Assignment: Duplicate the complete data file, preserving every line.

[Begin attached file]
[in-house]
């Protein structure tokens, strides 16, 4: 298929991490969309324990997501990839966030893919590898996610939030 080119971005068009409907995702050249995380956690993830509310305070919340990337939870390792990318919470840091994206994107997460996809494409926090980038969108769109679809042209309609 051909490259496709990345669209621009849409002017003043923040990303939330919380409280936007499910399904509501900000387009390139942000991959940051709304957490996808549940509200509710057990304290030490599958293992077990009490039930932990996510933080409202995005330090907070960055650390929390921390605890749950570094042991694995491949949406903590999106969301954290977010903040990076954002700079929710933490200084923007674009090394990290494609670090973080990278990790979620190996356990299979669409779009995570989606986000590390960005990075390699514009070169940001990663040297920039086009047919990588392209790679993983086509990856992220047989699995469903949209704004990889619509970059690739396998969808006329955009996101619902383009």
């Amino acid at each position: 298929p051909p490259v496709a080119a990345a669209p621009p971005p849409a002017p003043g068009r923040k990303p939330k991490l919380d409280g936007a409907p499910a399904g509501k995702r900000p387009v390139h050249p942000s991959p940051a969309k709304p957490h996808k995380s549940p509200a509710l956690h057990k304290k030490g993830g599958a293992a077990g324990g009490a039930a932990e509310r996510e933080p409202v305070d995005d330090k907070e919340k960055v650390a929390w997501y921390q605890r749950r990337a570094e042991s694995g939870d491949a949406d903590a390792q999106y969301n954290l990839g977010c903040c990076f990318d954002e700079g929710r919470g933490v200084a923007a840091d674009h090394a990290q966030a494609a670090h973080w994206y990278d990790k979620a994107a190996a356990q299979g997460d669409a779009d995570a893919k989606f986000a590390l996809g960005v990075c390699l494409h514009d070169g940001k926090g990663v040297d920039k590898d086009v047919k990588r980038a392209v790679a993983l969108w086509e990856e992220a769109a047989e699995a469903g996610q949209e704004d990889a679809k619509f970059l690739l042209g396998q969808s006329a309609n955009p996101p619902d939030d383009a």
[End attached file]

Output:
[in-house]
């Protein structure tokens, strides 16, 4: 298929991490969309324990997501990839966030893919590898996610939030 080119971005068009409907995702050249995380956690993830509310305070919340990337939870390792990318919470840091994206994107997460996809494409926090980038969108769109679809042209309609 051909490259496709990345669209621009849409002017003043923040990303939330919380409280936007499910399904509501900000387009390139942000991959940051709304957490996808549940509200509710057990304290030490599958293992077990009490039930932990996510933080409202995005330090907070960055650390929390921390605890749950570094042991694995491949949406903590999106969301954290977010903040990076954002700079929710933490200084923007674009090394990290494609670090973080990278990790979620190996356990299979669409779009995570989606986000590390960005990075390699514009070169940001990663040297920039086009047919990588392209790679993983086509990856992220047989699995469903949209704004990889619509970059690739396998969808006329955009996101619902383009």
């Amino acid at each position: 298929p051909p490259v496709a080119a990345a669209p621009p971005p849409a002017p003043g068009r923040k990303p939330k991490l919380d409280g936007a409907p499910a399904g509501k995702r900000p387009v390139h050249p942000s991959p940051a969309k709304p957490h996808k995380s549940p509200a509710l956690h057990k304290k030490g993830g599958a293992a077990g324990g009490a039930a932990e509310r996510e933080p409202v305070d995005d330090k907070e919340k960055v650390a929390w997501y921390q605890r749950r990337a570094e042991s694995g939870d491949a949406d903590a390792q999106y969301n954290l990839g977010c903040c990076f990318d954002e700079g929710r919470g933490v200084a923007a840091d674009h090394a990290q966030a494609a670090h973080w994206y990278d990790k979620a994107a190996a356990q299979g997460d669409a779009d995570a893919k989606f986000a590390l996809g960005v990075c390699l494409h514009d070169g940001k926090g990663v040297d920039k590898d086009v047919k990588r980038a392209v790679a993983l969108w086509e990856e992220a769109a047989e699995a469903g996610q949209e704004d990889a679809k619509f970059l690739l042209g396998q969808s006329a309609n955009p996101p619902d939030d383009a």